In a blog post today, David Brooks, op-ed columnist at The New York Times, gives a brief overview of a forthcoming study in the Economics of Education Review that seems to suggest more homework has no value for students in any subject but math.
The study entitled “Are we wasting our children’s time by giving them more homework?” is certain to be taken out of context, with the result that babies will be washed out with the bathwater like farms below the Morganza Spillway.
Economists Ozkan Eren and Daniel J. Henderson took a representative sample of US eight graders and correlated the amount of homework they were assigned in math, science, English, and social studies with their test scores in those subjects. (Note that homework assigned does not mean homework done.)
The full study is worth reading. It is only 31 pages and a third is bibliography and appendices. If statistics make your eyes glaze over, you can skip the paragraphs with the Greek terms.
The researchers took great care to rule out all sorts of factors that might impact their results, including such things as:
- Student characteristics, such as race, gender, and family’s socioeconomic status.
- Teacher characteristics, such as race and gender as well as graduate degree and state certification status.
- Class characteristics, including class size, number of limited English proficiency students, number of hours the class met weekly, the amount of time the teacher spent administering tests and quizzes.
- Teacher evaluation of the overall class level, how much of the text the teacher covered, number of hours the teacher spent each week maintaining discipline.
The researchers apparently did not attempt to determine whether the homework activities and the test items covered the same ground. I suspect that the reason the math homework had a positive correlation with test scores was that the math homework questions and the math test questions were very similar.
I doubt very much that homework in science, English, and social studies would correlate well with questions on the test used in the study. American education has standardized tests that are taken nationwide, but no standard curriculum that guides study nationwide. The lack of standard curriculum is less obvious in math than in science, history, and English. Without agreement on, for example, social studies topics that all eight graders should study, the likelihood of social studies homework boosting test scores strikes me as pretty remote.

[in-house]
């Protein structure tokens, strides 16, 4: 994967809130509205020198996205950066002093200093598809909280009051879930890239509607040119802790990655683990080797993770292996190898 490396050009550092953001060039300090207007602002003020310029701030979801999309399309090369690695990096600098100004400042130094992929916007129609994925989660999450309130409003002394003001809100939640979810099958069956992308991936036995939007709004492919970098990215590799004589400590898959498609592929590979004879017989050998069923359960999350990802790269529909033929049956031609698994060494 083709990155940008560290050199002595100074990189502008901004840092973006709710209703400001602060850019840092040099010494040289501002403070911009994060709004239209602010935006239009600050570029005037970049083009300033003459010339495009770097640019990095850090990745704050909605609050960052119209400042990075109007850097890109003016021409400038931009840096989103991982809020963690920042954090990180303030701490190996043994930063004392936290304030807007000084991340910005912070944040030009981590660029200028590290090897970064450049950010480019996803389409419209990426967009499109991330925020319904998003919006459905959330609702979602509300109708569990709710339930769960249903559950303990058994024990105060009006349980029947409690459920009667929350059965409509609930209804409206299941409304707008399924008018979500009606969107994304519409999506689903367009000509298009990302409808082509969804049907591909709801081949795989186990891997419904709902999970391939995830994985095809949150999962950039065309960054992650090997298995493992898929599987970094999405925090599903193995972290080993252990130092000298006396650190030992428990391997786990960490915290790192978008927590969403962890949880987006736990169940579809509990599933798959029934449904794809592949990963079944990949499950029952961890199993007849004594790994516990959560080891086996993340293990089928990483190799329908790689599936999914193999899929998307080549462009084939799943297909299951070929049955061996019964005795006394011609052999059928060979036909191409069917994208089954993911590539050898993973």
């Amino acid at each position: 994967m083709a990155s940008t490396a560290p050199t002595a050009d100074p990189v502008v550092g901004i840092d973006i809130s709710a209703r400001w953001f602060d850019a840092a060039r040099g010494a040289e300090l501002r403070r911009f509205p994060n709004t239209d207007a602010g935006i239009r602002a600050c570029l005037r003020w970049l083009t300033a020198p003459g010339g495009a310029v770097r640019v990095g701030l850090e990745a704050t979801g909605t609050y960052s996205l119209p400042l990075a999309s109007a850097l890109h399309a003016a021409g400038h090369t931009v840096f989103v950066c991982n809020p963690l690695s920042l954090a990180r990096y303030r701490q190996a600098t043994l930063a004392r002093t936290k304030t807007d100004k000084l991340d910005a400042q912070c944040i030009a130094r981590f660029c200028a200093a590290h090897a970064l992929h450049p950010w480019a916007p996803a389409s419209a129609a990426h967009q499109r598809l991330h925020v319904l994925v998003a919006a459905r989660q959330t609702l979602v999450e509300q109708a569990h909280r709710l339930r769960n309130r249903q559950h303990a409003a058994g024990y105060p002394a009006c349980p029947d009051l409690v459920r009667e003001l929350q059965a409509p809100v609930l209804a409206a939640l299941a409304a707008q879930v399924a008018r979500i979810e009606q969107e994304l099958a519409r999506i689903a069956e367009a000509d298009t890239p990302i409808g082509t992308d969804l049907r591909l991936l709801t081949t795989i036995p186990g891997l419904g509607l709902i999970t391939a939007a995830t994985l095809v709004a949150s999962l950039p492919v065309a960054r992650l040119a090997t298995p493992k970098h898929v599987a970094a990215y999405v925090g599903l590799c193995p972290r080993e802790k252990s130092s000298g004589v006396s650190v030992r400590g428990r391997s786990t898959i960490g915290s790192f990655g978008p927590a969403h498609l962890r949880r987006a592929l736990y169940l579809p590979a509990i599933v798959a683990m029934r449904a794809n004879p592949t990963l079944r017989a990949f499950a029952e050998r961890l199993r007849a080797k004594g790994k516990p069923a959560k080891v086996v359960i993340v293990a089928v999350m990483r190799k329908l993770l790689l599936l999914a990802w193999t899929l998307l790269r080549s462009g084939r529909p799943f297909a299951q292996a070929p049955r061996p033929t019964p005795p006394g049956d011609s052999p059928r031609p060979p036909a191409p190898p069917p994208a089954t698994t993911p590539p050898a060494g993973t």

Moreover, science, history, and English focus (or should focus) at least as much on the thinking processes used in those disciplines as on specific facts. Those processes do not produce right answers in the same way that solving an algebraic equation produces right answers.
Homework in science, history, or English may be directed toward having students discover multiple options rather than toward one right answer. We tend to regard solving the math problem as mathematical thinking, but real mathematical thinking is as likely to result in several possible solutions as to find one “right” one.
Giving homework in which students develop a hypothesis to test empirically or having students write an essay about American history may be more important in the long run than giving homework on material that is more easily tested by blacken-the-bubble methods.
[11-27-2012 updated Eren-Henderson link]